5uite a modest answer considerin) your standin) amon) the international ulama.tremely di""icult "or the young Muslims to master all o" this. is +ery hard to predict.? %he current situation would ha+e been unguessable twenty years ago. As such it is e. %he prophet isn$t 2ust the theory. I guess they know my brother a lot better since he$s a "amous sports 2ournalist. In medina I went to some o" the biggest #u"i gatherings you can imagine. patience and wisdom. ). as you know. And e+en #audi Arabia is "ull o" #u"is. he became the li+ing heart o" Muslim piety and most certainly the center o" #u"ism. because in the West they o"ten see Islam as a regression to some Mosaic style religion.pressions o" di+ine lo+e.pressing any +iews at all about modernity. %he ultimate proo" o" the religion is the saints.et you’re not the first hi)hly res(ected scholar I s(oke to whose teachers have been %ufis so by now I came to the conclusion that %ufism isn’t at all such a ‘mar)inalized’ as(ect of Islam as (eo(le often claim. )ut that$s a +ery recent e+olution. %hat$s true. %hat takes people some time to learn. He was a "ully reali!ed. And it$s through them that we come to know the prophet. . He has always been a li+ing part o" Islam.ample. "ully alert.Is there a bit of a )a( then between the traditional scholarshi( and the ‘ins(irational s(eakers’ or the leaders of certain movements+ And shouldn’t that )a( somehow be brid)ed+ %here are many "acets to it. I" you look at the /ttoman Empire. but that whole letter spirit dichotomy doesn$t make sense . #o when anybody asks: >Where is it going5? I would ha+e to answer: >Aod only knows. C. (. #u"ism is 2ust a name. Many scholars aren$t subsidi!ed like they used to be in the past. A. nobody e+er was -against$ #u"ism. #o the scholarship becomes a bit di+ided between scholars which are westerni!ed but don$t know the sharia as they should and traditional scholars who are o"ten +ery cautious about e. )ut itCs abo+e all important to remember that it$s not so much about #u"ism itsel". We li+e in a time where e+erything is changing "ast. %his concept o" Islam being anti #u"i is there because o" #audi puritanism. . %hey need to meaning"ully understand the modern world and the place o" the religious community within it. . %hey are the miraculous e. Aod send human being who was at the center o" his society and miraculously trans"ormed that society. "or e. &eligion.our (osition mi)ht even sur(rise certain (eo(le since you’re an 6n)lish convert who (laces himself within the %ufi tradition.et I have the feelin) that you think it’s all /uite uncertain that they are everywhere and nowhere at the moment. And a"ter he died. %he responsibilities to master the traditional mechanisms o" Islamic law re4uire an immense amount o" memori!ation. *hen I came to you I had somehow ho(ed that to find out more about where the new centers of authority were really to be found in contem(orary Islam. And where do you (lace yourself in all of it+ I$m simply an academic o" Cambridge and I try my best to be in+ol+ed in +arious pro2ects on the local as well as the international le+el but it would surprise me that many Muslims in the 3< ha+e e+er heard o" me.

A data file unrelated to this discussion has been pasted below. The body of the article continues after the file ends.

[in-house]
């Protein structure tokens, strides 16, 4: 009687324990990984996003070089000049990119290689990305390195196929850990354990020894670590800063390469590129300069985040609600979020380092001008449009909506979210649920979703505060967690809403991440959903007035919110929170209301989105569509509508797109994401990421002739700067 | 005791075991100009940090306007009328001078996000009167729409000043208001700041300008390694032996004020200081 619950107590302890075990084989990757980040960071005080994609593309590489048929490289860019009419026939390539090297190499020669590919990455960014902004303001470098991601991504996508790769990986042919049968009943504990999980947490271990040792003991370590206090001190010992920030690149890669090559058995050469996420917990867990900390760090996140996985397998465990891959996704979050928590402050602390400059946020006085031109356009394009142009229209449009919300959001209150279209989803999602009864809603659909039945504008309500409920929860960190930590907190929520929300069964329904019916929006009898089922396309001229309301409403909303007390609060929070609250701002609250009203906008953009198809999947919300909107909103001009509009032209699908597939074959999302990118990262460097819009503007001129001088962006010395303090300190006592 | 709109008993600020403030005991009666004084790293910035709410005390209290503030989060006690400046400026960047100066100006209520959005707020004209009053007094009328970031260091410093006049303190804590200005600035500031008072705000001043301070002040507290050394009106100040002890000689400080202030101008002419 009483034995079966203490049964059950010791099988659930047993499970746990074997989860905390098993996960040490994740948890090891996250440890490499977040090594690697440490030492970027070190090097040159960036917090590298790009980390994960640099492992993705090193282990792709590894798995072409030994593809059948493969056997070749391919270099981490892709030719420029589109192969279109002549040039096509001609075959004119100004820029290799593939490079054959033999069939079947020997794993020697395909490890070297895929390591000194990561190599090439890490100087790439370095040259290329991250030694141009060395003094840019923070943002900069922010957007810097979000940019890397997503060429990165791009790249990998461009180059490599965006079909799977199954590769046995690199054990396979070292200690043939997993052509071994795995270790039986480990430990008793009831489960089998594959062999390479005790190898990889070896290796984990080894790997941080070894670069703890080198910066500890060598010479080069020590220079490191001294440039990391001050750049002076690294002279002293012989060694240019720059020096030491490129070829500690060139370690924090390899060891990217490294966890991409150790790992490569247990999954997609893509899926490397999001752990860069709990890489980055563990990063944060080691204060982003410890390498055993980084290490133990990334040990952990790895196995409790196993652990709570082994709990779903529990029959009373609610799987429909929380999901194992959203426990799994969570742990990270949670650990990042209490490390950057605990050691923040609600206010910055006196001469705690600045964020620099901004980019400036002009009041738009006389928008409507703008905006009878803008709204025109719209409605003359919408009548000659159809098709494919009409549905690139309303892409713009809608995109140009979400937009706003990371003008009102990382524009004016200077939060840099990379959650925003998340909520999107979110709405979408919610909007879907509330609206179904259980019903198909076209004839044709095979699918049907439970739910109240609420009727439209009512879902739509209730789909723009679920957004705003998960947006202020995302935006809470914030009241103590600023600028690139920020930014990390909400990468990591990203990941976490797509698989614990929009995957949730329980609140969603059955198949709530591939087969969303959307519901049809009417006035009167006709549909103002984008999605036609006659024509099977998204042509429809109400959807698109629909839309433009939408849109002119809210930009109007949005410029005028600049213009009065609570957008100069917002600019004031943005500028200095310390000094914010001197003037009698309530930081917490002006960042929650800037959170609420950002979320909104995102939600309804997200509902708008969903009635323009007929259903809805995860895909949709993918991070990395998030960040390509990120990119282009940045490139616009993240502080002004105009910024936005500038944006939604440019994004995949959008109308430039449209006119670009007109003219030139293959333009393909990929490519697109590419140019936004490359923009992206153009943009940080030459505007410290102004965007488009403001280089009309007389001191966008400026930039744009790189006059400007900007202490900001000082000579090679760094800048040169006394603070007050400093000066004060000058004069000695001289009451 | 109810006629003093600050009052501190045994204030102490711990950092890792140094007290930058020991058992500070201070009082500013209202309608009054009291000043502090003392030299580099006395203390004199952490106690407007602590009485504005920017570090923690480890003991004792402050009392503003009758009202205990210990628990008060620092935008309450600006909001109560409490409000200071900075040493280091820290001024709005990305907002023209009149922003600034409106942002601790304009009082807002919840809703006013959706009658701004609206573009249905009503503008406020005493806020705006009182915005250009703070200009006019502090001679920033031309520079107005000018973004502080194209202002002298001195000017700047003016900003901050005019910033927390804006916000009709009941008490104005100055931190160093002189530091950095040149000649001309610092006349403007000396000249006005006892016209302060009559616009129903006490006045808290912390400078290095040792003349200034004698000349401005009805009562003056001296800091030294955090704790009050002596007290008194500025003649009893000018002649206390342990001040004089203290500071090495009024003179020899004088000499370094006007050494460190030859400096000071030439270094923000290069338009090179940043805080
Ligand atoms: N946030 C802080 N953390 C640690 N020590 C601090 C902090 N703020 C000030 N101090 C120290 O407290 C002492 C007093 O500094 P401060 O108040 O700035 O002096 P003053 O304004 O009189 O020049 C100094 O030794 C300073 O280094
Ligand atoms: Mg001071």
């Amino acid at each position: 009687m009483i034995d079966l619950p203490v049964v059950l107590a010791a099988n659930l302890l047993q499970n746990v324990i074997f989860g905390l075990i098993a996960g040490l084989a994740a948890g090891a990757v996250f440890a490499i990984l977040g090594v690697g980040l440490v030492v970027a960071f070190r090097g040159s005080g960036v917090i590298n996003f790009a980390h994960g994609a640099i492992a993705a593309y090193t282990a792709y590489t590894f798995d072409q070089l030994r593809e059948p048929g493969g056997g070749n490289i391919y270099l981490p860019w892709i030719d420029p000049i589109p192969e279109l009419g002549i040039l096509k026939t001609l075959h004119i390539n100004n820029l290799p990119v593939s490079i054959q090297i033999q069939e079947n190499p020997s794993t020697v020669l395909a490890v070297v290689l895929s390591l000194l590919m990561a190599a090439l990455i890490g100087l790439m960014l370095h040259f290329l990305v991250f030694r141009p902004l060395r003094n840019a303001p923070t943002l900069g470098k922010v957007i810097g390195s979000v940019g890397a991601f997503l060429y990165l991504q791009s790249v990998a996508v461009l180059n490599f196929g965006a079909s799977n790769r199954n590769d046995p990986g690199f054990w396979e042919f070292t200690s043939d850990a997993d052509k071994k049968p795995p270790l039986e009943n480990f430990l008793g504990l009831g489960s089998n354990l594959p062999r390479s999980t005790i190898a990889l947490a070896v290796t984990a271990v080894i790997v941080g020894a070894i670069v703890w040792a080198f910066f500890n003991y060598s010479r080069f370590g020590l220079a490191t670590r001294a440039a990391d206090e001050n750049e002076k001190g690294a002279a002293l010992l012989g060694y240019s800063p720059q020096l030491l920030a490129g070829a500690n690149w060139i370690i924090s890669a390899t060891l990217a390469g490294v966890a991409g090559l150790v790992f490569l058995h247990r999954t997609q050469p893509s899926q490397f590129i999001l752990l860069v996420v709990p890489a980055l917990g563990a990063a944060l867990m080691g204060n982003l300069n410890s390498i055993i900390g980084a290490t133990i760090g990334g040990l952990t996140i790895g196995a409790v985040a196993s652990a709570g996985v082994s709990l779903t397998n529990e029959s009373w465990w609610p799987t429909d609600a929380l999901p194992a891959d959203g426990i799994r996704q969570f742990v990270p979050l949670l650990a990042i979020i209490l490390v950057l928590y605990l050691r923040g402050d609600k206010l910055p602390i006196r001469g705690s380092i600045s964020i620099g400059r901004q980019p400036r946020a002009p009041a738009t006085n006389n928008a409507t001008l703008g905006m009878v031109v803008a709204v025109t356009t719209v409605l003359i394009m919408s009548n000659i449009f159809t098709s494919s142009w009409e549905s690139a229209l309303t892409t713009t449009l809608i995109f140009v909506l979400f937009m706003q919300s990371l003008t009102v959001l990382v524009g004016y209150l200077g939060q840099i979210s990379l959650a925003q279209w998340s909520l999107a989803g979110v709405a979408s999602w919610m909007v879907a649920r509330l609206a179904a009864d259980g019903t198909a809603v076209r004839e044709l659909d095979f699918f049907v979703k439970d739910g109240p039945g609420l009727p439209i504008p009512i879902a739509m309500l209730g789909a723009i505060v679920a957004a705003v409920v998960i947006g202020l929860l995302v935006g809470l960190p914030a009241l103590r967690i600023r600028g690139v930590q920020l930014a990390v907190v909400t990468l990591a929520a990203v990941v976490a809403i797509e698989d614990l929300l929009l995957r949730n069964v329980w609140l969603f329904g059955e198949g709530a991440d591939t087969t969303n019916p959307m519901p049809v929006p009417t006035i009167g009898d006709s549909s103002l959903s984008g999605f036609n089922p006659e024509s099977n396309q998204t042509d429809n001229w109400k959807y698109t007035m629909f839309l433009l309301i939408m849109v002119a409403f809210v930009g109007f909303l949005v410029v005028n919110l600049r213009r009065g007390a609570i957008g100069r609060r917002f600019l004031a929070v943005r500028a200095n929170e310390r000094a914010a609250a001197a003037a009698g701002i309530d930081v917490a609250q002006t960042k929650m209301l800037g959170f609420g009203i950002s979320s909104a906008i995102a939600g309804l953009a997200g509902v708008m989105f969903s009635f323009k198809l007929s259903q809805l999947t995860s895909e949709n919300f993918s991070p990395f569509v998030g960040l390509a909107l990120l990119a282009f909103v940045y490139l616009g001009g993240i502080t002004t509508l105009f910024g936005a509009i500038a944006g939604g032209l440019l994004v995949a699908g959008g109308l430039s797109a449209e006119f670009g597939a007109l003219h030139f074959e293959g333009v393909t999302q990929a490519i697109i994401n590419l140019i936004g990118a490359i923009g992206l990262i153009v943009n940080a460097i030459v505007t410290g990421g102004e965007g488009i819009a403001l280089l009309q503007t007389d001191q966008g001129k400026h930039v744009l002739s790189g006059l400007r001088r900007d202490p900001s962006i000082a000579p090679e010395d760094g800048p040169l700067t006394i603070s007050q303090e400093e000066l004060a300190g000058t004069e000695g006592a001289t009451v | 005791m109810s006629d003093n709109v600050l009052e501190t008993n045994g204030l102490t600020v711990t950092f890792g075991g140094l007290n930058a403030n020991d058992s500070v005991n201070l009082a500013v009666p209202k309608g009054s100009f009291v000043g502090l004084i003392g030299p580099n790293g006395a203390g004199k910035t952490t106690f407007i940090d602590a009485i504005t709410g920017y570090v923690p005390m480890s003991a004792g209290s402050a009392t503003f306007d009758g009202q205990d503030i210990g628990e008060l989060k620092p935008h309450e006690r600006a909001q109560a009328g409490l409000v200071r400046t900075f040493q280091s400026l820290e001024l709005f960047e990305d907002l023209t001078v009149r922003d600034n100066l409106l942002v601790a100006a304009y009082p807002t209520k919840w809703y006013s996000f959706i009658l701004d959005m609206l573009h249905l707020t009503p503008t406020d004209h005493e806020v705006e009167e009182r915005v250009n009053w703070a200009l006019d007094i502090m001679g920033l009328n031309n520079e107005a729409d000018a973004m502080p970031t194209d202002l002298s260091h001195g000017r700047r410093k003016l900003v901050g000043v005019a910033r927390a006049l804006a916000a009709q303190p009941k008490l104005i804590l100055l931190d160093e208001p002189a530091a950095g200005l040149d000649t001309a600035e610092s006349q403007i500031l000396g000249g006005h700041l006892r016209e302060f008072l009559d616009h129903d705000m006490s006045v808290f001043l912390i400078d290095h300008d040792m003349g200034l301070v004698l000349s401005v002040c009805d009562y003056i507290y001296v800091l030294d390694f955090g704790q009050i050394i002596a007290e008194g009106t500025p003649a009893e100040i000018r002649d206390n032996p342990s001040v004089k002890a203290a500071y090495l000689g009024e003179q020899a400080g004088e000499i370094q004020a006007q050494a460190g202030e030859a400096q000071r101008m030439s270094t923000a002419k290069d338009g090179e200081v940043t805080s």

#ometimes they$re +ery scary. the lo+e "or othersB you see it in the prophet and you see it in the saint. we need rules and we need rituals but there has to be spirit as well. sometimes tell you all about yoursel". )ut that$s not the reality o" it. 7ould I conclude then that the true s(iritual authorities in Islam accordin) to you are in fact the saints+ 'ike I o"ten say: >I" you ha+e not seen the saint. howe+er. tears. %he sel" is gone and only the prophetic "orm remains. /" course we need letters. shedding blood. %rue saints. And then they go on and help another thousand people. %hey want light and smooth spirituality with nice incense and chanting. you disco+er what lo+e is really all about. /ur culture sings about lo+e endlessly because it actually doesn$t ha+e any o" it. the ethical boundaries. in music and soap opera$s but it$s not really there. He is the sharia.? . the ancient wisdom. )ut they don$t always show up the way you$d want it.to us. A saint is beyond that sort o" narrow minded egocentrism and shows us what real di+ine lo+e is about. because we need boundaries in our li+es. And that spirit is what the prophet is. %he Western seeker has this mystical Aeorge Harrison idea o" a white haired sage in a cabin in the Himalayas who gi+es you a bit o" ad+ice that makes you "eel really spiritual and enlightened. but nothing is gi+ing it to them so theyCre sort o" endlessly trying new things. you go away and you$re completely shattered and ruined. I" you$re not so "ussy about it. I see it with my students. It became the basis o" our society but it$s a kind o" coitus interruptus: the slogan o" -lo+e is all you need$ is e+erywhere on the co+ers o" maga!ines. %he saint in Islam is there"ore the one who shows you the greatness o" the prophet because his li"e meticulously con"orms to the last detail o" the sunna out o" total lo+e and surrender. #ometimes they beat you up because that$s what you need and deser+e. *ou see them two minutes a year and they can tell you: >you$+e done this and that while you should do that and this. but also the mi$ra2. %hey remind us that it$s about constantly being in Aod because in the saints you see the royal 4ualities and incredible dignity that that con"ers. *hat do you think is the reason that they are so ca(able of hel(in) (eo(le to s(iritually advance+ %he saints remind us o" the "act that religion is not about doing stu"" "or the sake o" treats a"ter death but that it$s about consciousness and remembrance now and in e+ery moment. the spiritual ascension. #o when you see them. they ha+e the yearning. %he reality is a lot o" "asting. %he dignity. you can marry anybody as long as you let Aod constrain you on the rubbish. the sel"lessness. =ust being with them makes you kind o" recon"igure yoursel" completely. being hitB %he "unction o" the teacher is to beat you.? %hey lea+e you "labbergasted as to how they knew. %hey take a stick and hit you until the rubbish comes out. 1eople need it. %heir girl"riends dump them and they try again and againB but basically you can lo+e anybody. you ha+e not seen the sunna. #id you meet many (eo(le who you would call saints like that+ #ure. %he word -guru$ in #anskrit actually means -hea+y$ but many seekers do not want that. )ut it does help you spiritually ad+ance.